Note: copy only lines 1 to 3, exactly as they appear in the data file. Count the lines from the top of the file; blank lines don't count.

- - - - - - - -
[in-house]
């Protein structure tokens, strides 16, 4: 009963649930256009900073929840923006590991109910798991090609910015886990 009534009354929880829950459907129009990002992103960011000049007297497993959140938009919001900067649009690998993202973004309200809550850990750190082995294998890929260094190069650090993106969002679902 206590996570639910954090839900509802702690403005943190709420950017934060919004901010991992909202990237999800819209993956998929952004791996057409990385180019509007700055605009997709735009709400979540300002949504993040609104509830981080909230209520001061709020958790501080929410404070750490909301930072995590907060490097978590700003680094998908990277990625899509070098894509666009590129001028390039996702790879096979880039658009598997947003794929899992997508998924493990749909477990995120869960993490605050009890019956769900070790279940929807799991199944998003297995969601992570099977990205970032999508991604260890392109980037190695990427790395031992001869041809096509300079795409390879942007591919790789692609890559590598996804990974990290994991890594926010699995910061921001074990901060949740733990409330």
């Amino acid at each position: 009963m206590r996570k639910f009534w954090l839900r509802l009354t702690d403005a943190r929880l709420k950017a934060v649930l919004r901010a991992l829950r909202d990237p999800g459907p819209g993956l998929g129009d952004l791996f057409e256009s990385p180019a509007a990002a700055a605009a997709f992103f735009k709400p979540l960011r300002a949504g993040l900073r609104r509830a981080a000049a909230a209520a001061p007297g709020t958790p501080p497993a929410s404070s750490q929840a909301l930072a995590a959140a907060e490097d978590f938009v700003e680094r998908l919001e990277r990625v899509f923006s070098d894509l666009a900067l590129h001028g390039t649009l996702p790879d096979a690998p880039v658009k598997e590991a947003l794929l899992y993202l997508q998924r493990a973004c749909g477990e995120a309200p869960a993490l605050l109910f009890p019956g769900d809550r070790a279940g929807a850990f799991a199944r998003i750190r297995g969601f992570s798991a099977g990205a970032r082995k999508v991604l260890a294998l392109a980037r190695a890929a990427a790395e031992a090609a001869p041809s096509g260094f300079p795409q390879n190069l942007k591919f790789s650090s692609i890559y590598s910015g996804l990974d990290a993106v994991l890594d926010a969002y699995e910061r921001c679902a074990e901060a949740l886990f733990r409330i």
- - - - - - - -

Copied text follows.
[in-house]
């Protein structure tokens, strides 16, 4: 009963649930256009900073929840923006590991109910798991090609910015886990 009534009354929880829950459907129009990002992103960011000049007297497993959140938009919001900067649009690998993202973004309200809550850990750190082995294998890929260094190069650090993106969002679902 206590996570639910954090839900509802702690403005943190709420950017934060919004901010991992909202990237999800819209993956998929952004791996057409990385180019509007700055605009997709735009709400979540300002949504993040609104509830981080909230209520001061709020958790501080929410404070750490909301930072995590907060490097978590700003680094998908990277990625899509070098894509666009590129001028390039996702790879096979880039658009598997947003794929899992997508998924493990749909477990995120869960993490605050009890019956769900070790279940929807799991199944998003297995969601992570099977990205970032999508991604260890392109980037190695990427790395031992001869041809096509300079795409390879942007591919790789692609890559590598996804990974990290994991890594926010699995910061921001074990901060949740733990409330």
């Amino acid at each position: 009963m206590r996570k639910f009534w954090l839900r509802l009354t702690d403005a943190r929880l709420k950017a934060v649930l919004r901010a991992l829950r909202d990237p999800g459907p819209g993956l998929g129009d952004l791996f057409e256009s990385p180019a509007a990002a700055a605009a997709f992103f735009k709400p979540l960011r300002a949504g993040l900073r609104r509830a981080a000049a909230a209520a001061p007297g709020t958790p501080p497993a929410s404070s750490q929840a909301l930072a995590a959140a907060e490097d978590f938009v700003e680094r998908l919001e990277r990625v899509f923006s070098d894509l666009a900067l590129h001028g390039t649009l996702p790879d096979a690998p880039v658009k598997e590991a947003l794929l899992y993202l997508q998924r493990a973004c749909g477990e995120a309200p869960a993490l605050l109910f009890p019956g769900d809550r070790a279940g929807a850990f799991a199944r998003i750190r297995g969601f992570s798991a099977g990205a970032r082995k999508v991604l260890a294998l392109a980037r190695a890929a990427a790395e031992a090609a001869p041809s096509g260094f300079p795409q390879n190069l942007k591919f790789s650090s692609i890559y590598s910015g996804l990974d990290a993106v994991l890594d926010a969002y699995e910061r921001c679902a074990e901060a949740l886990f733990r409330i």